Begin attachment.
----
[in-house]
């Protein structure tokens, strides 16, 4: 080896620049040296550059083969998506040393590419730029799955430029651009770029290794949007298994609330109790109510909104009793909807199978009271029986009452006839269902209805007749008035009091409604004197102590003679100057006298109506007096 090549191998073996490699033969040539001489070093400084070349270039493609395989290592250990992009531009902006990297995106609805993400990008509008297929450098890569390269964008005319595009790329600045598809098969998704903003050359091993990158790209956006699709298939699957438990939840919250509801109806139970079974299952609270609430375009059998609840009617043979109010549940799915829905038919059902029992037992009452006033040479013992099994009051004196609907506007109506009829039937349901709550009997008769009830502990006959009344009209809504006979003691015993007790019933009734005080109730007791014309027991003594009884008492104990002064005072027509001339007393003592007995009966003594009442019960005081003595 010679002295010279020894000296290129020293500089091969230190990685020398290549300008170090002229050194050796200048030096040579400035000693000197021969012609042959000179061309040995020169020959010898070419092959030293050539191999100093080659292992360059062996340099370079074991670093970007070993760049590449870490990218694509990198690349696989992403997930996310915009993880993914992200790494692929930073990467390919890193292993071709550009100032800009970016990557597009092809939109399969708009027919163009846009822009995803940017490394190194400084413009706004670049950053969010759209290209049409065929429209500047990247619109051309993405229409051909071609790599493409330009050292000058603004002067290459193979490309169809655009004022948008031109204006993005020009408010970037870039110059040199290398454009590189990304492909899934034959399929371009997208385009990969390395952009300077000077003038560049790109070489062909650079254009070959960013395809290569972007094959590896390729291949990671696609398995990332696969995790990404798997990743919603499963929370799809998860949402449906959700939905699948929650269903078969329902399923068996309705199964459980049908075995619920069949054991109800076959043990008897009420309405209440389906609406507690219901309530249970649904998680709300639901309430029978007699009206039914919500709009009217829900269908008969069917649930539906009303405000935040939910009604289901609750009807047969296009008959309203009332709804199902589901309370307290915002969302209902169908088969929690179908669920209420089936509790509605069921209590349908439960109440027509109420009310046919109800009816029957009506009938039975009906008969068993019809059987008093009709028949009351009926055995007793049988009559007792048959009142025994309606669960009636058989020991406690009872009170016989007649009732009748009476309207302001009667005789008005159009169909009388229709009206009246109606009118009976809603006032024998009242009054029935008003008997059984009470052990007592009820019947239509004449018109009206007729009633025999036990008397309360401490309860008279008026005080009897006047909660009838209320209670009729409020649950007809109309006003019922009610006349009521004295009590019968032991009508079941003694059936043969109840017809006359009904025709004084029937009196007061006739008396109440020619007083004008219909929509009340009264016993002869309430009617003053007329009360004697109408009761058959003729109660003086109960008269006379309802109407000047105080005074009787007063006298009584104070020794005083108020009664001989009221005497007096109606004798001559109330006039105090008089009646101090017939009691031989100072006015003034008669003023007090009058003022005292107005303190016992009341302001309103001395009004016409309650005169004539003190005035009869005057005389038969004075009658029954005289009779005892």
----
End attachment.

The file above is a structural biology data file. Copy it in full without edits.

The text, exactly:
[in-house]
């Protein structure tokens, strides 16, 4: 080896620049040296550059083969998506040393590419730029799955430029651009770029290794949007298994609330109790109510909104009793909807199978009271029986009452006839269902209805007749008035009091409604004197102590003679100057006298109506007096 090549191998073996490699033969040539001489070093400084070349270039493609395989290592250990992009531009902006990297995106609805993400990008509008297929450098890569390269964008005319595009790329600045598809098969998704903003050359091993990158790209956006699709298939699957438990939840919250509801109806139970079974299952609270609430375009059998609840009617043979109010549940799915829905038919059902029992037992009452006033040479013992099994009051004196609907506007109506009829039937349901709550009997008769009830502990006959009344009209809504006979003691015993007790019933009734005080109730007791014309027991003594009884008492104990002064005072027509001339007393003592007995009966003594009442019960005081003595 010679002295010279020894000296290129020293500089091969230190990685020398290549300008170090002229050194050796200048030096040579400035000693000197021969012609042959000179061309040995020169020959010898070419092959030293050539191999100093080659292992360059062996340099370079074991670093970007070993760049590449870490990218694509990198690349696989992403997930996310915009993880993914992200790494692929930073990467390919890193292993071709550009100032800009970016990557597009092809939109399969708009027919163009846009822009995803940017490394190194400084413009706004670049950053969010759209290209049409065929429209500047990247619109051309993405229409051909071609790599493409330009050292000058603004002067290459193979490309169809655009004022948008031109204006993005020009408010970037870039110059040199290398454009590189990304492909899934034959399929371009997208385009990969390395952009300077000077003038560049790109070489062909650079254009070959960013395809290569972007094959590896390729291949990671696609398995990332696969995790990404798997990743919603499963929370799809998860949402449906959700939905699948929650269903078969329902399923068996309705199964459980049908075995619920069949054991109800076959043990008897009420309405209440389906609406507690219901309530249970649904998680709300639901309430029978007699009206039914919500709009009217829900269908008969069917649930539906009303405000935040939910009604289901609750009807047969296009008959309203009332709804199902589901309370307290915002969302209902169908088969929690179908669920209420089936509790509605069921209590349908439960109440027509109420009310046919109800009816029957009506009938039975009906008969068993019809059987008093009709028949009351009926055995007793049988009559007792048959009142025994309606669960009636058989020991406690009872009170016989007649009732009748009476309207302001009667005789008005159009169909009388229709009206009246109606009118009976809603006032024998009242009054029935008003008997059984009470052990007592009820019947239509004449018109009206007729009633025999036990008397309360401490309860008279008026005080009897006047909660009838209320209670009729409020649950007809109309006003019922009610006349009521004295009590019968032991009508079941003694059936043969109840017809006359009904025709004084029937009196007061006739008396109440020619007083004008219909929509009340009264016993002869309430009617003053007329009360004697109408009761058959003729109660003086109960008269006379309802109407000047105080005074009787007063006298009584104070020794005083108020009664001989009221005497007096109606004798001559109330006039105090008089009646101090017939009691031989100072006015003034008669003023007090009058003022005292107005303190016992009341302001309103001395009004016409309650005169004539003190005035009869005057005389038969004075009658029954005289009779005892």